A federal appellate court issued a ruling at the end of 2014 that could have a far-reaching impact on criminal prosecutions in the financial sector. The court overturned the convictions of two hedge fund portfolio managers for insider trading, finding that the government failed to establish several key elements at trial. United States v. Newman, et al, Nos. 13-1837-cr (L), 13-1917-cr (con), slip op. (2d Cir., Dec. 10, 2014). The federal criminal offense of insider trading, the court held, requires proof beyond a reasonable doubt that a tippee (1) knowingly received confidential information from an insider and (2) knew that the insider received a personal benefit in exchange for the disclosure. The court found that prosecutors failed to prove either element with regard to the defendants.
The term “insider trading” generally refers to trading securities, such as corporate stocks and bonds, based on information that is not available to the general public. It does not always describe illegal activity, since corporate officers and other insiders may legally trade their own securities, provided they report those trades to the Securities and Exchange Commission (SEC). Illegal insider trading, according to the SEC’s definition, involves the use of information obtained in violation of an insider’s fiduciary duty to keep that information confidential. The burden of proof on the government is quite high in these cases.
In Newman, prosecutors alleged that insiders at the technology companies Dell and NVIDIA disclosed confidential information to a group of financial analysts in 2008, before either company released the information in its periodic earnings announcements. The analysts passed the information on to their portfolio managers, including the two defendants, who executed trades in the companies’ stock that yielded profits of about $4 million and $68 million for the defendants’ funds.
Prosecutors charged the defendants with securities fraud in violation of Sections 10(b) and 32 of the Securities and Exchange Act of 1934 and SEC Rules 10b-5 and 10b5-2, 15 U.S.C. §§ 78j(b), 78ff, 17 C.F.R. §§ 240.10b-5, 240.10b5-2; and conspiracy to commit securities fraud, 18 U.S.C. § 371. After six weeks of trial, and after the court reserved decision on the defendants’ Rule 29 motion for a judgment of acquittal, a jury convicted both defendants on all counts. The court sentenced them to prison terms of 54 months and 78 months.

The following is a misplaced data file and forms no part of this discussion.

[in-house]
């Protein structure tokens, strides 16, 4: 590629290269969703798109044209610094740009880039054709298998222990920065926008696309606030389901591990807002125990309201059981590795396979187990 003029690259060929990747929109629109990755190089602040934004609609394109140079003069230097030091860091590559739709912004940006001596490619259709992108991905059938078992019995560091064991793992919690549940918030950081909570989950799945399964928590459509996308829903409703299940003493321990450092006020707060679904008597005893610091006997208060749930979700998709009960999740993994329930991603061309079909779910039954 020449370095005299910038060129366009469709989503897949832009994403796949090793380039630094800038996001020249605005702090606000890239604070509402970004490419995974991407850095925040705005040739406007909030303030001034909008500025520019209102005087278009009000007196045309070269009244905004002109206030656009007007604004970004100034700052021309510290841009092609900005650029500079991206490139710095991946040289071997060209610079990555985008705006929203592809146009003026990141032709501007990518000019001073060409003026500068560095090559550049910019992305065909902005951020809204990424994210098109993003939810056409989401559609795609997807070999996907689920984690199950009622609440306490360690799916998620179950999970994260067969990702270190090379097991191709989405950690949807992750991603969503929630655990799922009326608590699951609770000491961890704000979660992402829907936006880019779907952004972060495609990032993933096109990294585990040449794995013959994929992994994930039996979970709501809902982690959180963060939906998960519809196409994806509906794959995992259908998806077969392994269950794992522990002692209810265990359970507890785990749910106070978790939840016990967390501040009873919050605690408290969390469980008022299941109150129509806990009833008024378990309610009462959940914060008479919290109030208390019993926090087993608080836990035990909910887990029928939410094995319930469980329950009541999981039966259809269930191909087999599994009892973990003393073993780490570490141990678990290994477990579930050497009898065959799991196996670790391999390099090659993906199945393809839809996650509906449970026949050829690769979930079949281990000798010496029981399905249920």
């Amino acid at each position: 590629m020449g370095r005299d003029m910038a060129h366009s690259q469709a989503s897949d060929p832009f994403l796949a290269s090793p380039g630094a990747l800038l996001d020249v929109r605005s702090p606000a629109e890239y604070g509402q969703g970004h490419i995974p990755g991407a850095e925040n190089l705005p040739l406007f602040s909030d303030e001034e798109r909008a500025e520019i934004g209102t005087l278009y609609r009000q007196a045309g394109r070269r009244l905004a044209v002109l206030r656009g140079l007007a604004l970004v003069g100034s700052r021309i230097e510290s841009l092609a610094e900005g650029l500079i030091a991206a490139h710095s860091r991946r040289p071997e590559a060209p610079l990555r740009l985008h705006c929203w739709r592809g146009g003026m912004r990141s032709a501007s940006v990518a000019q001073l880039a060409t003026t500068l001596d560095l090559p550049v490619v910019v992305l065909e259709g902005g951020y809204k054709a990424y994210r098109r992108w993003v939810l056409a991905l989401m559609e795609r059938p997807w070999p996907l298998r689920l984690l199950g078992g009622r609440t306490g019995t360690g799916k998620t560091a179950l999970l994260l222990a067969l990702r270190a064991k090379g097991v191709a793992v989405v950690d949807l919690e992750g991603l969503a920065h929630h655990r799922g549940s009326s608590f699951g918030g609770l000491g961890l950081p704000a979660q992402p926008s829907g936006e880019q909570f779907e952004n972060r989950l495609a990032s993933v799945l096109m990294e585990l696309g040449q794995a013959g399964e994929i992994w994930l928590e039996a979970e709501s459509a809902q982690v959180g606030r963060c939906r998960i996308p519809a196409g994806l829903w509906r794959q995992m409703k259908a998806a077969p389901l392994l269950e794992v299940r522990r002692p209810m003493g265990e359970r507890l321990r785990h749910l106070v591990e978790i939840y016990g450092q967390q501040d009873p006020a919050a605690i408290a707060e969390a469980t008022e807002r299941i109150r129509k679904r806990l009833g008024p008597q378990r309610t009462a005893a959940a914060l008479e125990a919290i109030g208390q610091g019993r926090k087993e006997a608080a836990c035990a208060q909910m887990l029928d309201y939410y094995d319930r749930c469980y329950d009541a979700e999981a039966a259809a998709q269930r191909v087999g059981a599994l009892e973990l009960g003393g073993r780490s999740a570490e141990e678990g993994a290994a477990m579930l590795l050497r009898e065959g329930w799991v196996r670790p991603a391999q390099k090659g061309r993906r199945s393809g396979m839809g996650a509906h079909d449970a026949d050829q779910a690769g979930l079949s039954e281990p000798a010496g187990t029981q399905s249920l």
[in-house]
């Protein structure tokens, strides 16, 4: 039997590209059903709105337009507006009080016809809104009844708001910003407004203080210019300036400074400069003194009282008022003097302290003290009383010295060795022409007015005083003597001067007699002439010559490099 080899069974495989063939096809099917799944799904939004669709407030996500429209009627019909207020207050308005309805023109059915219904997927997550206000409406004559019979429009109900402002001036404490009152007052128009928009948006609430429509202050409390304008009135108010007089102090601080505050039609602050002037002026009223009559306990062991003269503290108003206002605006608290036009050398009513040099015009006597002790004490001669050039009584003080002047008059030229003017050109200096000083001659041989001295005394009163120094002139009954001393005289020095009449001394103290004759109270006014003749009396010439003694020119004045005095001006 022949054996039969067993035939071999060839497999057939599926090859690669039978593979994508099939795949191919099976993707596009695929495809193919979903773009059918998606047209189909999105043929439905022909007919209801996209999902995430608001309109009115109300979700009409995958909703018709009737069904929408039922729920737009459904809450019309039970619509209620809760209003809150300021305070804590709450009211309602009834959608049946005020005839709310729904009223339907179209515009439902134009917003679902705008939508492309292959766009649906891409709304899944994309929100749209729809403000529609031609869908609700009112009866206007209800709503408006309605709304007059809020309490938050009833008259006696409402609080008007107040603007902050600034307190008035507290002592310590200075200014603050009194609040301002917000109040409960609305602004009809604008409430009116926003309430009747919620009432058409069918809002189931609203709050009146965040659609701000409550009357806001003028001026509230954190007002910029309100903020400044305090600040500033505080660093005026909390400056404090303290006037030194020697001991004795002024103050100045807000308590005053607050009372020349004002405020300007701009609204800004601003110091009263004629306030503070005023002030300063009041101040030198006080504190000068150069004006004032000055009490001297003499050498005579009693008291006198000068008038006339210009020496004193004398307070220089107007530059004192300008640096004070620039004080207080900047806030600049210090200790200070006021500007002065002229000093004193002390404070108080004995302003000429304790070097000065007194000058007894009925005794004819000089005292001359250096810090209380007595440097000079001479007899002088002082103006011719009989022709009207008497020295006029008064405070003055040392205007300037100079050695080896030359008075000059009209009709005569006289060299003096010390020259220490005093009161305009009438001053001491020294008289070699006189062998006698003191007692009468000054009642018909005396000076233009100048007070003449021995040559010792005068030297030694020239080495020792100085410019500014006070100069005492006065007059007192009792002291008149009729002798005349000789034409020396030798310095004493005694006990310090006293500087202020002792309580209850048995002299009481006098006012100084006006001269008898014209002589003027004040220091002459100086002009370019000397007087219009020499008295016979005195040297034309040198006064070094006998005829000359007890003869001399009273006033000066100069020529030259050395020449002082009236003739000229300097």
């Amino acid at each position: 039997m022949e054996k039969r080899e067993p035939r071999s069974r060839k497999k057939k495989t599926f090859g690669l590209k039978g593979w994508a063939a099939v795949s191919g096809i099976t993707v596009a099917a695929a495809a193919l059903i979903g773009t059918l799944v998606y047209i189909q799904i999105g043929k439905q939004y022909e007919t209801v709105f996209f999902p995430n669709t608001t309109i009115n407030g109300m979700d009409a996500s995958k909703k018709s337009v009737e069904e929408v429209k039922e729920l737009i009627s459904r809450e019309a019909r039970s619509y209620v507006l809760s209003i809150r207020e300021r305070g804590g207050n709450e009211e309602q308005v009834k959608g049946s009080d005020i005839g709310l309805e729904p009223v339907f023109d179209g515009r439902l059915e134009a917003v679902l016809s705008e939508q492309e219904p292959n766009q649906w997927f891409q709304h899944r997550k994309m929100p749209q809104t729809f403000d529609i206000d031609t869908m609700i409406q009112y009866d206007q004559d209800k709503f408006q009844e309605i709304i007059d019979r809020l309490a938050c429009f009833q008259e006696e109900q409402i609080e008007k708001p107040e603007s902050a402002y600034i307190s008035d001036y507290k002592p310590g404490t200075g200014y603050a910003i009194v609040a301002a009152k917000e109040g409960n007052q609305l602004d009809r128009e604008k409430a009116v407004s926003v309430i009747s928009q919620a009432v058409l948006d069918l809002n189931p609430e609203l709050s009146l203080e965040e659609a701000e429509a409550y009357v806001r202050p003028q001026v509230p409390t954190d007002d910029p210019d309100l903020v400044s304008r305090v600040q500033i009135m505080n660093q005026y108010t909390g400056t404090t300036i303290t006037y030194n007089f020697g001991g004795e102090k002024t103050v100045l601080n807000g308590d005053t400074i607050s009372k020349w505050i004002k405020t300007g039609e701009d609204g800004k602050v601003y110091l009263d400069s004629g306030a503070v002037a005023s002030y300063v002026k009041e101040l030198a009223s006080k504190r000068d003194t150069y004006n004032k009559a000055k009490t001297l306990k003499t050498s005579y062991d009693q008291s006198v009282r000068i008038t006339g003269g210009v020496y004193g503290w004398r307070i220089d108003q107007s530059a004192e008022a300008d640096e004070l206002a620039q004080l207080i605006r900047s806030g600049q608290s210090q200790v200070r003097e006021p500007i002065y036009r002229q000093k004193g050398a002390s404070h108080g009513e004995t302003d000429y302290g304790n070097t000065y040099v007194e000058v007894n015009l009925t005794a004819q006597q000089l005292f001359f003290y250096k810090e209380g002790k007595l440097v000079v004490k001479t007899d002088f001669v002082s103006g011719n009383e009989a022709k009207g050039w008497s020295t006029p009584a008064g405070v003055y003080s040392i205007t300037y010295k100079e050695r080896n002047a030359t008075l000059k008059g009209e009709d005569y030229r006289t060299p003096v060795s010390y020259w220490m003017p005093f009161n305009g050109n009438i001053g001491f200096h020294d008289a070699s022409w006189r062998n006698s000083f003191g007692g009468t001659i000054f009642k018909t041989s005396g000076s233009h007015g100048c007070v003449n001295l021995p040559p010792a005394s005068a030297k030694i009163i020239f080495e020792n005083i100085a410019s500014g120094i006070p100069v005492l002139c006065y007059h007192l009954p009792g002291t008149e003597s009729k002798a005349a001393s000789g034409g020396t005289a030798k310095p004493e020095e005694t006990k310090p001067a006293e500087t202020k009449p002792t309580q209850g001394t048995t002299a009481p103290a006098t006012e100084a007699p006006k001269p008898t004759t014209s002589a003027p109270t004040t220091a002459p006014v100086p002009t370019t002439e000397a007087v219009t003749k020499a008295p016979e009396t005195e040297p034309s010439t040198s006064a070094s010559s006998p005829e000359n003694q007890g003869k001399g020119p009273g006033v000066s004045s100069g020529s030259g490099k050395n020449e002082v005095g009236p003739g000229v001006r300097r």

On appeal, the defendants argued that the trial court’s jury instructions were erroneous. The trial court instructed the jury that, in order to find the defendants guilty, they had to find that the government proved beyond a reasonable doubt that the insiders at Dell and NVIDIA intentionally breached a fiduciary duty for personal benefit, and that the defendants knew about the breach. It did not, however, instruct the jury that it had to find that the government proved that the defendants knew about the personal benefit to the insiders.
The appellate court held that this was error, and that the defendant’s knowledge of the insider’s benefit is a required element of the offense. It further found that the government failed to produce enough evidence to prove that the defendants knew about any breach of fiduciary duty, let alone any benefit to the insiders.
Board-certified criminal defense attorney Michael J. Brown represents west Texas defendants in state and federal cases involving white-collar and drug offenses. To schedule a confidential consultation with an experienced and skilled advocate, contact us today online or at (432) 687-5157.
More Blog Posts:
Commodities Trader Charged in First Federal Case to Allege Use of High-Frequency Trading to Manipulate Market, Texas Criminal Lawyer Blog, February 19, 2015
Theft and Misuse of Computer Data Are Becoming Major Areas of Cybercrime Prosecutions, Texas Criminal Lawyer Blog, December 17, 2014
Firearms Distributor Indicted for Mail and Wire Fraud for Alleged Bribes, Kickbacks, Texas Criminal Lawyer Blog, September 26, 2014
Photo credit: By Eva K. (Eva K.) [FAL or CC BY-SA 2.5], via Wikimedia Commons.